Nate: I'm glad you pointed that out, because it's something I really wanted to work on in this novel. What is friendship? And more importantly, what happens when friends are put under terrible stress? Do they lash out at each other? Does that stress expose their true selves? Does anyone really know anybody?

We all wear masks of some kind or another, hiding things about ourselves from the rest of the world. Friends are supposed to see under those masks--but let's face it, there are things we hide even from the best of friends.

I would consider Jay and Sue to have a true friendship, but of course they were lovers too. So it's complicated. But they confided in each other, trusted each other with some fairly deep secrets, let down their guards. And they tried to protect each other from harm, even if it meant harm to themselves. That, to me, is a real, deep and lasting friendship--when you can see each other's faults and accept them, and when you want to protect that other person even if you get hurt in the process.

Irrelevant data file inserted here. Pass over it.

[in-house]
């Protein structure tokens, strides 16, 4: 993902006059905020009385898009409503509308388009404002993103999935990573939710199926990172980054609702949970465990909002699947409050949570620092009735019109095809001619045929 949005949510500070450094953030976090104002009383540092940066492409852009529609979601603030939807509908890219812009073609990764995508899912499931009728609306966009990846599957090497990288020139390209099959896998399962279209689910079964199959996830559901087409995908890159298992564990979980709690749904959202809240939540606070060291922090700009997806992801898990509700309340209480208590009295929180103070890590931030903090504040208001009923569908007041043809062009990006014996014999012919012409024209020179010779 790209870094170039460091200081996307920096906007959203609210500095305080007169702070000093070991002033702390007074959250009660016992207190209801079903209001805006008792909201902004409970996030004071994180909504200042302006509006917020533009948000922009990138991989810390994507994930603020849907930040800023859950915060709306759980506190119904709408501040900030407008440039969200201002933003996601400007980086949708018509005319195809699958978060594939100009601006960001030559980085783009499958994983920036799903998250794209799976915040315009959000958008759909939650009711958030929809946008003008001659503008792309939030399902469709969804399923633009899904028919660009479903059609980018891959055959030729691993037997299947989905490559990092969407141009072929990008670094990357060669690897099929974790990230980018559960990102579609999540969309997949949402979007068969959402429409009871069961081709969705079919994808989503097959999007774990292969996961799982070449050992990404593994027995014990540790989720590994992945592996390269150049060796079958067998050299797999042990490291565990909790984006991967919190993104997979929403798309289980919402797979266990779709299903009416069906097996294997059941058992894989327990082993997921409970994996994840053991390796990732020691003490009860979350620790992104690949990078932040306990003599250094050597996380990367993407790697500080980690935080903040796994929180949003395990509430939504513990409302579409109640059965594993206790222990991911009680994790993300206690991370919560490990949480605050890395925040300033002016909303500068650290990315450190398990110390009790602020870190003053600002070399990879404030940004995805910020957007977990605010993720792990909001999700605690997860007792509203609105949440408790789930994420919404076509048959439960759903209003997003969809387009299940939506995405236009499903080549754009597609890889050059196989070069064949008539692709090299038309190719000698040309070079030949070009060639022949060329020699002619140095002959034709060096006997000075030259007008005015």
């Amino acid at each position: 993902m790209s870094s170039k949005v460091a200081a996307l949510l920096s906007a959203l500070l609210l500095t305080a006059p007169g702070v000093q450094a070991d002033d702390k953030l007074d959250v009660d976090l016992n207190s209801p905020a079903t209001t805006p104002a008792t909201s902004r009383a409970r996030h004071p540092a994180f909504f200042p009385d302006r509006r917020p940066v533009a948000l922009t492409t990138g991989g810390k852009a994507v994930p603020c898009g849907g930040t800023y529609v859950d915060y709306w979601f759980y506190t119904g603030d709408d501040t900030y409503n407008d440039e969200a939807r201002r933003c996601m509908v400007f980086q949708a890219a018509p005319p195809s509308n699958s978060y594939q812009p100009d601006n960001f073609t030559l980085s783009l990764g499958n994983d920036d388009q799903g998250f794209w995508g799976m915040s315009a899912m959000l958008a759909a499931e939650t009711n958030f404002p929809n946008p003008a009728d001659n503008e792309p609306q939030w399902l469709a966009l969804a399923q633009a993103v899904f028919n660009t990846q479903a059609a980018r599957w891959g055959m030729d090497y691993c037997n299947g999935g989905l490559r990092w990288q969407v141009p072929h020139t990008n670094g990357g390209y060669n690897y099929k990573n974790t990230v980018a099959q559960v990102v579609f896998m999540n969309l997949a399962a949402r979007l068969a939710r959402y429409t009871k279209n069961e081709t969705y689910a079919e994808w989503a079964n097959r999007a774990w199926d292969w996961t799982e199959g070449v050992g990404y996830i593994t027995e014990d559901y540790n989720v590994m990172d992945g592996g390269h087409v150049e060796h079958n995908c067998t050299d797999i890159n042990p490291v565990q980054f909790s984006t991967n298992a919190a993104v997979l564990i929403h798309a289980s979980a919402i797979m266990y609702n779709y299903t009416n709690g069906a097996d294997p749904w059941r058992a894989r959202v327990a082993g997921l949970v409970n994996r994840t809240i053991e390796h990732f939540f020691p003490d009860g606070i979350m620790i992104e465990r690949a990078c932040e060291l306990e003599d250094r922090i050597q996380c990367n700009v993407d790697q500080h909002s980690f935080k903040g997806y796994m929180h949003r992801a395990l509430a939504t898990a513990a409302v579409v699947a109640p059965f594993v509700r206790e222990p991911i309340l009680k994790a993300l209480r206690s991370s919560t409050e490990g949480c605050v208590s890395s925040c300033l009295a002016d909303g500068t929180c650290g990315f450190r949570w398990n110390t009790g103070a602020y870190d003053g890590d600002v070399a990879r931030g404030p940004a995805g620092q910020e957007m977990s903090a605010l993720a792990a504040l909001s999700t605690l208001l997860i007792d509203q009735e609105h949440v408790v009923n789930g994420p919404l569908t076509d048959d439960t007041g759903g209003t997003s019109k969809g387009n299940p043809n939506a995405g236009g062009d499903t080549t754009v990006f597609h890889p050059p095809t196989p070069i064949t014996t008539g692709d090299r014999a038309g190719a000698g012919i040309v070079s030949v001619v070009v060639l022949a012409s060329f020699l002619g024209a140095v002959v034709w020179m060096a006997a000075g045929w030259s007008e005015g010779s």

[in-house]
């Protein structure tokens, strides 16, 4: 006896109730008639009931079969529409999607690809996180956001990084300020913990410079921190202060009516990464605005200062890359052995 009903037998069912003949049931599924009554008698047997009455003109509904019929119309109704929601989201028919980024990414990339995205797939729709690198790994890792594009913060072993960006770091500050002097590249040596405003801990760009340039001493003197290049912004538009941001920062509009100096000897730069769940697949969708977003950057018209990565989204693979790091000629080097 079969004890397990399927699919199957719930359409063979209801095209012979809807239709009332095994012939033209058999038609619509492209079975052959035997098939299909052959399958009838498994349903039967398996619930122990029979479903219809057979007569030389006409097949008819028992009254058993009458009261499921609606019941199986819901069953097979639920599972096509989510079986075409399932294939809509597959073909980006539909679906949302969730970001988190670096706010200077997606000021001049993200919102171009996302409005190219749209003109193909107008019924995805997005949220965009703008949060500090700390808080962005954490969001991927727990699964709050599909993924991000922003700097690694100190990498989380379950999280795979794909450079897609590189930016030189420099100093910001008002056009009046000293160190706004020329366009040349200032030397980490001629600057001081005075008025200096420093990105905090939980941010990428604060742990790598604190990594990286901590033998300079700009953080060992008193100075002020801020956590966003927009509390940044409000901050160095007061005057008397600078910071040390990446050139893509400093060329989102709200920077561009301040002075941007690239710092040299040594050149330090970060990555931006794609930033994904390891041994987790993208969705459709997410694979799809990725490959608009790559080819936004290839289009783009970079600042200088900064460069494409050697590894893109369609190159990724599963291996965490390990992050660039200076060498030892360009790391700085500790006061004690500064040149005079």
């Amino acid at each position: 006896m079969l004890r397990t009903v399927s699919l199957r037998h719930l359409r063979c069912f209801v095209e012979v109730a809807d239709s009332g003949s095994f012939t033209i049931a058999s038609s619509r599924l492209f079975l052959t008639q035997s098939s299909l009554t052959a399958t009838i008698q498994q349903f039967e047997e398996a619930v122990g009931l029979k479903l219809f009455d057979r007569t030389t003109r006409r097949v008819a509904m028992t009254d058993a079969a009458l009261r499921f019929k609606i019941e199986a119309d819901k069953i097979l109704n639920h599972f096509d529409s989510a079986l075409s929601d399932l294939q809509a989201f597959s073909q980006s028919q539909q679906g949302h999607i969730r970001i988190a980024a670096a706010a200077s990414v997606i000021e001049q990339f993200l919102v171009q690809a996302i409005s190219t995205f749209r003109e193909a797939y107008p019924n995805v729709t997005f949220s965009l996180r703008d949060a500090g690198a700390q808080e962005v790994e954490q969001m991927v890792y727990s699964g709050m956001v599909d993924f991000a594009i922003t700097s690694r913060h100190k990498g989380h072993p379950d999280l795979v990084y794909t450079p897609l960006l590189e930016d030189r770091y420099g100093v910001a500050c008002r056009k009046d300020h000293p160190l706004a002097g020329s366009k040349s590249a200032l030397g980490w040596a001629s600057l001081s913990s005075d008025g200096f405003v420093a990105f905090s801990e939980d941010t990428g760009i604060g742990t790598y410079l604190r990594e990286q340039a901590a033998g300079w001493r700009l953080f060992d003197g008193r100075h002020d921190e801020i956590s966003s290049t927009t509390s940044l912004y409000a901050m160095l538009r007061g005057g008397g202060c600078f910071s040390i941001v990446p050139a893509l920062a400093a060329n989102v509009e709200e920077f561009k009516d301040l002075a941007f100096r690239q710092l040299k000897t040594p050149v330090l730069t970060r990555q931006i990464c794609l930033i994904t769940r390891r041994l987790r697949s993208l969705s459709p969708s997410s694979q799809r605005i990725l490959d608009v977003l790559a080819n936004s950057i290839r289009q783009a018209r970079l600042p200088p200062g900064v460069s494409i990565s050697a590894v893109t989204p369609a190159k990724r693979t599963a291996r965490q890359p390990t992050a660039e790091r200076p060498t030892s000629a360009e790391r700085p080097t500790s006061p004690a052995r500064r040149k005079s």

RWT: Since horror is your "thing" for lack of a better term, how do you view Halloween? Do you go all out for the holiday trying to scare your neighbors or do you consider it more as a fun holiday for kids?

Nate: I don't make a huge deal out of Halloween, honestly--it's fun and I love going out with the kids are trick or treating, but I'm not one of those people who go crazy decorating their houses or sit out on my lawn in a zombie costume for six hours making people jump. To me, horror is a tool--I use it to lure in readers, to try to get at the real stuff lurking beneath the surface. I want to explore what makes people tick, and evoke emotion--and horror lets me do that better than anything else.

About the Book

Six high school students have survived nuclear war in a high-tech bomb shelter, but they're not alone. Mutated insects are hungry and the human survivors are the only prey.


  1. Great interview. Nate wasn't really on my radar, but he is now!

  2. Brilliant interview! I definitely want to read this...colour me a sucker for horror :)